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The Wilke lab carries out research in computational evolutionary biology, bioinformatics, and biostatistics. All our research is theoretical or computational, but we frequently collaborate with experimental groups. Much of our research focuses on molecular evolution, in particular on (i) the evolution of viruses and (ii) biophysical mechanisms of protein evolution. Other areas of interest are theoretical population genetics, epidemiology, and immunology.
09/12/2012—A structural perspective on protein sequence evolutionThe first, published in BMC Evol. Biol., looks at broad evolutionary trends in yeast. This study shows that evolutionary rate varies linearly with relative solvent accessibility of residues (RSA, a measure for how close to the surface or the core of the protein a residue is located). Hence, more exposed residues evolve faster than more buried residues. The second study, published in Mol. Biol. Evol., uses the insight gained from the first to identify individual sites in viral protein that evolve more rapidly or more slowly than expected given their RSA. When applied to two proteins of the influenza virus, hemagglutinin and neuraminidase, this method identified sites involved in cell entry, antibody binding, and drug resistance.
06/28/2012—Bringing Molecules Back into Molecular Evolutionreviews the growing trend in the field of molecular evolution to incorporate molecular structure and function into computational work. This review is part of the popular Editor's Outlook series of the journal, where PLoS Computational Biology editors take stock of what computational biology has achieved to date and what it can hope to achieve in the near future.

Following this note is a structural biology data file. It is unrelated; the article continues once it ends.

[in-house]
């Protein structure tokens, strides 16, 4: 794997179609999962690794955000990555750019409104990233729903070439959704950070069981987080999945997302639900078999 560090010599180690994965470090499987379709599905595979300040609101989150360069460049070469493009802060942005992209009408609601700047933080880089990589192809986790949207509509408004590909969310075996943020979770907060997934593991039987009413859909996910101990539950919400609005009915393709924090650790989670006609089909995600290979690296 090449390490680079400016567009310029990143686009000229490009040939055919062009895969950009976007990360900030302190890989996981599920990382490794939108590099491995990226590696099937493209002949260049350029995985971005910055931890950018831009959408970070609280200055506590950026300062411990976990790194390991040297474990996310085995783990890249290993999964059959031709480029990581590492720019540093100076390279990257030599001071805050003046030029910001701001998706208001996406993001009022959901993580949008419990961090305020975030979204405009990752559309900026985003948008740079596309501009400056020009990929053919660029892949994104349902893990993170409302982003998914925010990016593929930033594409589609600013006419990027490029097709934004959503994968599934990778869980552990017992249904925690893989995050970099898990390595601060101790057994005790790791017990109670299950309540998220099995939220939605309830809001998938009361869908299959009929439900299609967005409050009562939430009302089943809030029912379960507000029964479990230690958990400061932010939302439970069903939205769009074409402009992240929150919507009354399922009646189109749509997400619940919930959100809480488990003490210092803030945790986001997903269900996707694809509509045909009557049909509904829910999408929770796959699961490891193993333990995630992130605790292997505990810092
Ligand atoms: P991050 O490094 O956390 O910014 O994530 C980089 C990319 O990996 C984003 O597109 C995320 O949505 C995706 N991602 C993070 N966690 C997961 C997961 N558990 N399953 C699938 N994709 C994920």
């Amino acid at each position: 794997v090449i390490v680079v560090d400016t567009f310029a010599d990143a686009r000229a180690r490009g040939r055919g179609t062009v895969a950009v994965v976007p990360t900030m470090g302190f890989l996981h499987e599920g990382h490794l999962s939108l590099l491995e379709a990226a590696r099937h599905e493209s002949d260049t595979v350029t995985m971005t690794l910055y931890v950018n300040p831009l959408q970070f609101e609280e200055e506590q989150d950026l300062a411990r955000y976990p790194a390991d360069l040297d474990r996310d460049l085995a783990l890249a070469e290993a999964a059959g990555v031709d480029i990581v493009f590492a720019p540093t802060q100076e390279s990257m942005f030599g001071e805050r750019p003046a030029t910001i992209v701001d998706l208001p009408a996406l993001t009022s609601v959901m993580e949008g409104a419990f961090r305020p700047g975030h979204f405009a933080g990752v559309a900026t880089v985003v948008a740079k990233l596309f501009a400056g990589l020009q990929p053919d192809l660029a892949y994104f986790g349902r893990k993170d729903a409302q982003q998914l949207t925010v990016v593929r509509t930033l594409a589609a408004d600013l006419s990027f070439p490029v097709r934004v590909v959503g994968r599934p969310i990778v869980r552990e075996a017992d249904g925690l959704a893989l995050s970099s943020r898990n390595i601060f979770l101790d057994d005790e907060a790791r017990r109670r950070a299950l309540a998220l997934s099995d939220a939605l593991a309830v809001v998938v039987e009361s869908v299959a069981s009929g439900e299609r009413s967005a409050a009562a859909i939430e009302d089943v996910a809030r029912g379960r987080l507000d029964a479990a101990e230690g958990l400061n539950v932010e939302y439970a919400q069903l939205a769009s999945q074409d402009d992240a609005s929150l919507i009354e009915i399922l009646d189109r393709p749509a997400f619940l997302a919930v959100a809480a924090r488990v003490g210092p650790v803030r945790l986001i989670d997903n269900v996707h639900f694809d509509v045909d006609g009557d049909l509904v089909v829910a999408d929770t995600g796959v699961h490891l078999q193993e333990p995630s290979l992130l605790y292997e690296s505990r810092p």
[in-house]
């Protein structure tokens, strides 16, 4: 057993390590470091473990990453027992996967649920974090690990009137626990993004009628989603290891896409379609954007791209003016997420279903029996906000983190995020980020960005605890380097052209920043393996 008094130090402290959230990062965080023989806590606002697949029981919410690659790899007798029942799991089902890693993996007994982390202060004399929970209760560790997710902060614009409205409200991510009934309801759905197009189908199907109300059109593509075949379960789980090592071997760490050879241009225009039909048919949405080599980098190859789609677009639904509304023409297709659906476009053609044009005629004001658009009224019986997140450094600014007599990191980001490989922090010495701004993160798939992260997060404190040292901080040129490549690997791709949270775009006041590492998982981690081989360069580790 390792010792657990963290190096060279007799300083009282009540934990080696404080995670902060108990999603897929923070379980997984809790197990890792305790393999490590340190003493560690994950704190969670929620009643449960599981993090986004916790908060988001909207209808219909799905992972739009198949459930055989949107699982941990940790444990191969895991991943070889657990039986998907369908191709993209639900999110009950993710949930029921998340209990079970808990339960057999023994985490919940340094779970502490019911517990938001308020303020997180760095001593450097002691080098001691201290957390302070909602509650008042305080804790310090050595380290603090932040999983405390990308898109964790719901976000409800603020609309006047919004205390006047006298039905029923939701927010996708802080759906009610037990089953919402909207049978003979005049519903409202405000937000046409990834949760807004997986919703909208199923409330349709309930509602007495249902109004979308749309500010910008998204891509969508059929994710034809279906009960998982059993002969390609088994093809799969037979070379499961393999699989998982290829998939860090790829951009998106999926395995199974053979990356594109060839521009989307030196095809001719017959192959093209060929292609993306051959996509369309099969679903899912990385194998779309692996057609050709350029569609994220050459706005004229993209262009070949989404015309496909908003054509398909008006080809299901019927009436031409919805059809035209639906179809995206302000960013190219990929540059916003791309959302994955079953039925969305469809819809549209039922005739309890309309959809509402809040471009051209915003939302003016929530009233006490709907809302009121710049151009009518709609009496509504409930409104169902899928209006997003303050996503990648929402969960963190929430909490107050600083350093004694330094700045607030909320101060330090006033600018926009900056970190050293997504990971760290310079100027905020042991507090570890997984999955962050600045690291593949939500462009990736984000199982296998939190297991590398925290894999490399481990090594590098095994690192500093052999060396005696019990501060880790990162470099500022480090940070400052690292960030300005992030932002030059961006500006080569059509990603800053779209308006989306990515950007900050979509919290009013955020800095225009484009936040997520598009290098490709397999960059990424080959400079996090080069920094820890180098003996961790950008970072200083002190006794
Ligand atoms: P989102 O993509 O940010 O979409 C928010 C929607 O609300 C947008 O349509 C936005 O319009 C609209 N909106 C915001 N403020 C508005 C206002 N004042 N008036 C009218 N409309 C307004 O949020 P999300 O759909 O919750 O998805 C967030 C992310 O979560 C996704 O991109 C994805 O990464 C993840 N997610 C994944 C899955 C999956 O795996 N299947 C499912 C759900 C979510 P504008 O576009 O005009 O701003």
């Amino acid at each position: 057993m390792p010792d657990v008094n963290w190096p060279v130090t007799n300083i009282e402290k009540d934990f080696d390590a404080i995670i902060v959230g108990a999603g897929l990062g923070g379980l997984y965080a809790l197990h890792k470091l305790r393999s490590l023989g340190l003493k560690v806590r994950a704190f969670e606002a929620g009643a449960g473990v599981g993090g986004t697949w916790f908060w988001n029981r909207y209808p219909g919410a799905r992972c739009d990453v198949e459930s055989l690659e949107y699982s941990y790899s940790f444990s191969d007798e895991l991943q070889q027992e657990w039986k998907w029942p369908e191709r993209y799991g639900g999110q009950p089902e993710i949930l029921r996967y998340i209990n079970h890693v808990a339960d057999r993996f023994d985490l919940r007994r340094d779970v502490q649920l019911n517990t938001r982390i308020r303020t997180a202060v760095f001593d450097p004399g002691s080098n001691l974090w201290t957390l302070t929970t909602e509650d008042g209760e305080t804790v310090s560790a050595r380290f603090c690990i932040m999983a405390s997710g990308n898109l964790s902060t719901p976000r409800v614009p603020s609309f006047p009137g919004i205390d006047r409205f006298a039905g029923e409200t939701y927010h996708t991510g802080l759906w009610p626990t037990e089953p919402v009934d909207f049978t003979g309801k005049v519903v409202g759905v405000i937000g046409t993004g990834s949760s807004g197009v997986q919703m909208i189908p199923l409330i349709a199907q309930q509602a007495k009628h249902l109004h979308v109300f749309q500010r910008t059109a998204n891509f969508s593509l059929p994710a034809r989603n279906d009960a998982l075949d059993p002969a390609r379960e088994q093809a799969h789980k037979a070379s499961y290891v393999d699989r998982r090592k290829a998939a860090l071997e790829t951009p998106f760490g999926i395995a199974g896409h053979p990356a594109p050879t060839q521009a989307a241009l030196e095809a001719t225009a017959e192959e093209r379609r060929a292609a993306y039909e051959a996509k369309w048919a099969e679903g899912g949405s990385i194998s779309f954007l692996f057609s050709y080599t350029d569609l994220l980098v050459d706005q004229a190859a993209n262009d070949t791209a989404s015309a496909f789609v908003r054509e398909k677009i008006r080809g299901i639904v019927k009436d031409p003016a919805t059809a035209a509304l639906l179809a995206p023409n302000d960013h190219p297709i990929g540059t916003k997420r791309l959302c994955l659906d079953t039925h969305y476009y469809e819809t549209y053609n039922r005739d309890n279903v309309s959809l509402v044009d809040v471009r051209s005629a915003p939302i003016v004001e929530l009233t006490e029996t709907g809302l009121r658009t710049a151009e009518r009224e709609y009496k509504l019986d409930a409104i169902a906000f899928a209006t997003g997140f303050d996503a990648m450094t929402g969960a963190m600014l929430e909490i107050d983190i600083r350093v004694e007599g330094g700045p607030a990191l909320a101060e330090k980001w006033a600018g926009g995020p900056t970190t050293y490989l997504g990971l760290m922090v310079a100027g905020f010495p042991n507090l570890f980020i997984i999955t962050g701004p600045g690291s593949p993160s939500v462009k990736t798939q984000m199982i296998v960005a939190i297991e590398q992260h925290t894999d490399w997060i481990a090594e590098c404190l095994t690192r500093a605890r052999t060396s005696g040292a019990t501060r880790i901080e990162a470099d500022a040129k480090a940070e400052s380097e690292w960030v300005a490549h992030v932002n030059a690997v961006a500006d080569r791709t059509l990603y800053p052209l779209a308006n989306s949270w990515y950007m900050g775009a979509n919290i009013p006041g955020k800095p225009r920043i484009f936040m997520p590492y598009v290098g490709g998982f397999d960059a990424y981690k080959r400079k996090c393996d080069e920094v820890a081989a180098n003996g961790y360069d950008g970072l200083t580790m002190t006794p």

04/01/2012—Matthew Tien wins NSF Graduate Research FellowshipAllan Drummond's laboratory at the University of Chicago. Matthew plans to use mass spectrometry to investigate the world of mistranslated and misfolded proteins.
04/22/2011—Contact networks shape parasite evolutionary treesnetwork perspectives on infectious disease dynamics.
03/04/2010—Universal trend of reduced RNA stability near translation-initiation sitePLoS Computational Biology.
02/24/2010—NSF funds BEACON, a Science and Technology Center in Evolutionary Biology
01/05/2010—New York Times article on lethal mutagenesiscombating viruses with lethal mutagenesis. The article features some of the work done in the Wilke lab as well as work done by our colleagues and collaborators in the Bull lab.
09/16/2009—Novel source of HIV-1 viremia in patients on HAARTWe analyzed HIV-1 sequences isolated from resting CD4+ T cells, activated CD4+ T cells, and blood plasma using a population-genetics approach. Our analysis showed that sequences from resting and activated CD4+ T cells formed a single population, whereas some of the virus in the blood plasma seemed genetically distinct from the virus in CD4+ T cells. This result shows that circulating CD4+ T cells are not the only source of residual viremia, and it suggests that a novel cellular source may contribute significantly to ongoing virus production under HAART. This research was featured by Science Daily.
06/15/2009—Translational-accuracy selection protects buried and structurally important sitesZhou et al. that correlates the location of optimal codons with sites that are important for protein structure. The study finds that there is a tendency of optimal codons to appear at structurally important sites in a wide range of organisms. The study lends further credence to the mistranslation-induced protein-misfolding hypothesis, which argues that much of the selection pressure on coding sequences stems from the toxic effects of mistranslated and misfolded proteins.
Sedaghat et al. that discusses the possible mechanisms responsible for this accelerated decline in viral load. The study argues that the accelerated decline is likely not caused by greater antiviral efficiency of Raltegravir compared to Efavirenz. Instead, because Raltegravir acts later in the viral life cycle than Efavirenz, at the beginning of Raltegravir therapy fewer cells have progressed to a state where the drug can not inhibit virus production, and hence the viral load declines faster. The study is a follow-up to a paper published in 2008 in Proc. Natl. Acad. Sci. USA.